The actual point in time that a ControlTemplate is applied to a control instance can be detected because this invokes the OnApplyTemplate protected virtual method. So long as the control isn't sealed, you can subclass a control so that you have the opportunity to override OnApplyTemplate. This override can be written to perform actions that wouldn't be possible prior to the template being applied. For example, you can wire event handlers to control parts, or set control properties to reference object parts that were created out of the template but didn't start with a {TemplateBinding} markup extension value.

Learning more about the control template for a control

Each XAML control has a topic in the documentation that discusses the control template, including the resources consumed by that template and other style elements. For example, you can learn about the default XAML template for the FlipView control in the topic FlipView styles and templates.

Constructors

ControlTemplate() ControlTemplate() ControlTemplate()

Initializes a new instance of the ControlTemplate class.

public : ControlTemplate()public ControlTemplate()Public Sub New()
Attributes

Properties

TargetType TargetType TargetType

Gets or sets the type to which the ControlTemplate is applied.

public : TypeName TargetType { get; set; }public Type TargetType { get; set; }Public ReadWrite Property TargetType As Type
<ControlTemplate TargetType="typeName"/>
Value
TypeName Type Type

The type to which the ControlTemplate is applied. This value is usually set in XAML, not code. See Remarks.

Attributes

Remarks

The typical way to specify a TargetType value is through a XAML attribute on the ControlTemplate. When set in XAML, the meaning of TargetType and the values you provide take on some aspects of how types are represented in XAML. In particular, any prefixes that would be necessary to refer to a given type as a XAML element should also be included as the value of the TargetType value string. For example, if a template is intended to target a custom type that must be preceded by the already-mapped prefix "local" in a particular markup scope, then the TargetType value should include that same prefix. This behavior is enabled by built-in conversion behavior in the Windows Runtime XAML parser.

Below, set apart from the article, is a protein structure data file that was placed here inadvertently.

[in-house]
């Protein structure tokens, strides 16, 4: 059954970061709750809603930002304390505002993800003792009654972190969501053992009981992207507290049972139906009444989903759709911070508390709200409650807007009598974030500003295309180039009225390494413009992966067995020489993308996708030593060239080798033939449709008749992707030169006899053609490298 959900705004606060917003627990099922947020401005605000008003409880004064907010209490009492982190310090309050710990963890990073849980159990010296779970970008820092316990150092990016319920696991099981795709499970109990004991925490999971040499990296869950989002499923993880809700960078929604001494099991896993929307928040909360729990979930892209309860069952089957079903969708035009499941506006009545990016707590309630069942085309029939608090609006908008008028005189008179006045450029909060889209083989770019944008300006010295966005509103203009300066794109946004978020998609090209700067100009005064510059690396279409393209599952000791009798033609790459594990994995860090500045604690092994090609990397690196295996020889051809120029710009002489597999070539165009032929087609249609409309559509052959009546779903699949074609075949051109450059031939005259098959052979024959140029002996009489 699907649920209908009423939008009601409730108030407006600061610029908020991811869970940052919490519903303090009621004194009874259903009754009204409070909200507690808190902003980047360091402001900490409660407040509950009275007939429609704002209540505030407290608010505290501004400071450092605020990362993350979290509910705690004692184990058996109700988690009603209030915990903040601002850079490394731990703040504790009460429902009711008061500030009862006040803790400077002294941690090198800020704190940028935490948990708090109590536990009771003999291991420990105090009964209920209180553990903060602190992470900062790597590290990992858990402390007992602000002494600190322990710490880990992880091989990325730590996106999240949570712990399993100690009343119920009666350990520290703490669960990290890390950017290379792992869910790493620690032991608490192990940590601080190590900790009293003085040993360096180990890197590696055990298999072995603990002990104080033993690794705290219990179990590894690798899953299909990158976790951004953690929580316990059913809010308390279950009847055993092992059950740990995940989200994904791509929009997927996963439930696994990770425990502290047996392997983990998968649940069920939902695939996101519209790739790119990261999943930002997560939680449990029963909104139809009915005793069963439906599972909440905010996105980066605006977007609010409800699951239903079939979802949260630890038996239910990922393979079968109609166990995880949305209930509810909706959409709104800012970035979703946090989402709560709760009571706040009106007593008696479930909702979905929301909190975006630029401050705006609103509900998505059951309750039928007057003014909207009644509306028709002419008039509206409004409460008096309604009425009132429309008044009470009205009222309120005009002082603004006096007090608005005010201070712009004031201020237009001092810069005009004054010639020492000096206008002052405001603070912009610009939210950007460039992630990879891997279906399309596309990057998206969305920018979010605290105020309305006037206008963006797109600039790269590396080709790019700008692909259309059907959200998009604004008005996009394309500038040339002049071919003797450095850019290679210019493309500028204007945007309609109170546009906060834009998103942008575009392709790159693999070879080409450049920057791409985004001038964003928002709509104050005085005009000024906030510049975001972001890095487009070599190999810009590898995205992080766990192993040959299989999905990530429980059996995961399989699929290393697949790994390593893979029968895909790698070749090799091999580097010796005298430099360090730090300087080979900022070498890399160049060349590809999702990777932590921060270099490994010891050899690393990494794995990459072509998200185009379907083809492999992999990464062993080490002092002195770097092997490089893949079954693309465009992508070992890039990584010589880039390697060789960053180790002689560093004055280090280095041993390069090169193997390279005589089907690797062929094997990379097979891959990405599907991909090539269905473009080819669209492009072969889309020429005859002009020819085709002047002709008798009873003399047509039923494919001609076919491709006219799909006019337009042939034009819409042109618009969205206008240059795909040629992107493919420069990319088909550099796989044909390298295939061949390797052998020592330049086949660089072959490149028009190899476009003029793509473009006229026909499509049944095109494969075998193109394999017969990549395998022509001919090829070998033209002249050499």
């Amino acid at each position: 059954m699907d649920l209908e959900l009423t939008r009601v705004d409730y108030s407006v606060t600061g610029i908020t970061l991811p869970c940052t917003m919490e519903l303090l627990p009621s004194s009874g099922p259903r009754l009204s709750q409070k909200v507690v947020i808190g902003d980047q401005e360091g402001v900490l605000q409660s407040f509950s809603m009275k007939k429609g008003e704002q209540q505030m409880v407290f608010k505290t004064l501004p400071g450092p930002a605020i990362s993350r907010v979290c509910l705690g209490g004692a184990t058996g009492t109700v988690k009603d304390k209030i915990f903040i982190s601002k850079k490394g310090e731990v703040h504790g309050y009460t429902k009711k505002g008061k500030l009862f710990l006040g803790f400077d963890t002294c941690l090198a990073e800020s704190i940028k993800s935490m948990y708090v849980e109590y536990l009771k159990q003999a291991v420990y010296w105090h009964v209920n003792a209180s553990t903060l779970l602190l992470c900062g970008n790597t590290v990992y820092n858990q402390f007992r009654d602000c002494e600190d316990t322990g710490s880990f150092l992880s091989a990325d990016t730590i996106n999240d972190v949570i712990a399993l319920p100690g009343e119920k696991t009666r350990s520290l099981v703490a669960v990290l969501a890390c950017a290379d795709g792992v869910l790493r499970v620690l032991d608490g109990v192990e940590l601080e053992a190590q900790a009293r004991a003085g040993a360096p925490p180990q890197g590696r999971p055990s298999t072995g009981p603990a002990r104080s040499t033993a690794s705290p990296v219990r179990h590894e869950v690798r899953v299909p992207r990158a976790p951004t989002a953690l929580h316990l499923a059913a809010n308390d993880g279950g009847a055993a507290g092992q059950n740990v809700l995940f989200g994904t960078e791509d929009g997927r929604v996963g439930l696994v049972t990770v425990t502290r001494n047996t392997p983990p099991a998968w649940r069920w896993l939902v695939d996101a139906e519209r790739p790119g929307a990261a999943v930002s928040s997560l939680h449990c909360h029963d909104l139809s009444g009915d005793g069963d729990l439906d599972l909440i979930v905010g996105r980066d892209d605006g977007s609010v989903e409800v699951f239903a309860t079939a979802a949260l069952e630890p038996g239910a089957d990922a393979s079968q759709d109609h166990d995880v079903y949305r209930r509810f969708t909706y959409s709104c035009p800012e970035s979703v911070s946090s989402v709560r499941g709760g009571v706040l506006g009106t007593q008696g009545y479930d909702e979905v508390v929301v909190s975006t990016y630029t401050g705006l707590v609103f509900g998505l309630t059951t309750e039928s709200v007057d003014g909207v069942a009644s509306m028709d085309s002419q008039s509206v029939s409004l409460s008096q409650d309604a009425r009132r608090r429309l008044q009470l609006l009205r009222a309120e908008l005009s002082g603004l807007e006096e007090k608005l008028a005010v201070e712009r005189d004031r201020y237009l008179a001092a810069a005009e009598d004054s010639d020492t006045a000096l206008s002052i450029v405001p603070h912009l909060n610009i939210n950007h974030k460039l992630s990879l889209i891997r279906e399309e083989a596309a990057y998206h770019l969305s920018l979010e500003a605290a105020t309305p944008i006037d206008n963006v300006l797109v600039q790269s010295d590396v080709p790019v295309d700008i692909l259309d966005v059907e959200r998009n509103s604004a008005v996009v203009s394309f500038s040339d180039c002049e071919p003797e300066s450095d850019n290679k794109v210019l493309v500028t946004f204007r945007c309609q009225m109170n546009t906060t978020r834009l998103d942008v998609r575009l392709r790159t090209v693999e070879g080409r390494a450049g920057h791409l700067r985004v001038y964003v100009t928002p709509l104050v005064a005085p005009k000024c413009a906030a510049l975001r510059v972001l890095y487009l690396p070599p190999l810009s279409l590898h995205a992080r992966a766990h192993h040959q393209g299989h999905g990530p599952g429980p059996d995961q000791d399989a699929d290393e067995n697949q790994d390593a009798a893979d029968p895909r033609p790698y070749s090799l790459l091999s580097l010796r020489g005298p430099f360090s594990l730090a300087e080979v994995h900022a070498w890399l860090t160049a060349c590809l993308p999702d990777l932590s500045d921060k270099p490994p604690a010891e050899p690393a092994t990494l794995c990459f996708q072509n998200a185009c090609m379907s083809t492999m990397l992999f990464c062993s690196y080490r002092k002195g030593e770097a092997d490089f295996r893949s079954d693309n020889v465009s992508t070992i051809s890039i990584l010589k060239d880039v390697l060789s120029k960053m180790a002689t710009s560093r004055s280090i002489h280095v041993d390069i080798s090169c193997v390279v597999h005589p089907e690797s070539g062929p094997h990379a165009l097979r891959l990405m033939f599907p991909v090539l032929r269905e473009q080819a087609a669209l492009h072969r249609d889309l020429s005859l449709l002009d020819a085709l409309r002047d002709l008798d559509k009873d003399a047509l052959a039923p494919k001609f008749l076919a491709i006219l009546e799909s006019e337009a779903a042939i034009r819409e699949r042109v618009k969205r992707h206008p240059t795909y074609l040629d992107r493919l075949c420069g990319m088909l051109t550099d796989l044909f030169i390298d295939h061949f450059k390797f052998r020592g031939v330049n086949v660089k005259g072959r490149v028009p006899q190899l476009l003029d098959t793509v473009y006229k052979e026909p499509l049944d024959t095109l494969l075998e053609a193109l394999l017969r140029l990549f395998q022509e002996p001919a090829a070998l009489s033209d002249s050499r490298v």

In most cases, you will be setting the TargetType for a ControlTemplate where that ControlTemplate is within a Setter for the Template property. This in turn is within the implicit Style you are defining for a control. The ControlTemplate.TargetType value and the Style.TargetType value of the containing Style should always be the same type reference, referring to the same implicitly named control. Otherwise the control template might not work.

For more info on how to write a control template, see Quickstart: Control templates.

Note

If you have previously programmed XAML for Windows Presentation Foundation (WPF), then you might have used an x:Type markup extension to fill in any XAML values that take a System.Type. The Windows Runtime XAML parser does not support x:Type. Instead, you should refer to the type by name without using any markup extension, and any necessary XAML-to-backing type conversion is already handled by the built-in conversion behavior described in the previous paragraph.

Using TargetType in code

Setting TargetType in code is uncommon. The XAML style/template system is intended to be used by loading XAML as a resource and having all aspects of a control template be ready beforehand. There should be very few scenarios where you would not know info about controls and templates until runtime, where there is a need to set a TargetType on a ControlTemplate created or referenced in code.

Getting a TargetType in code is also uncommon, but you might do this to double-check that a ControlTemplate that you've loaded from XAML is compatible with a given control target that you got from the runtime tree.

Tip

If you are programming using a Microsoft .NET language (C# or Microsoft Visual Basic), the TypeName type projects as System.Type. When programming using C#, you usually use the typeof operator to get references to the System.Type of a type based on a type name as a string. In Microsoft Visual Basic, use GetType.

See Also

See Also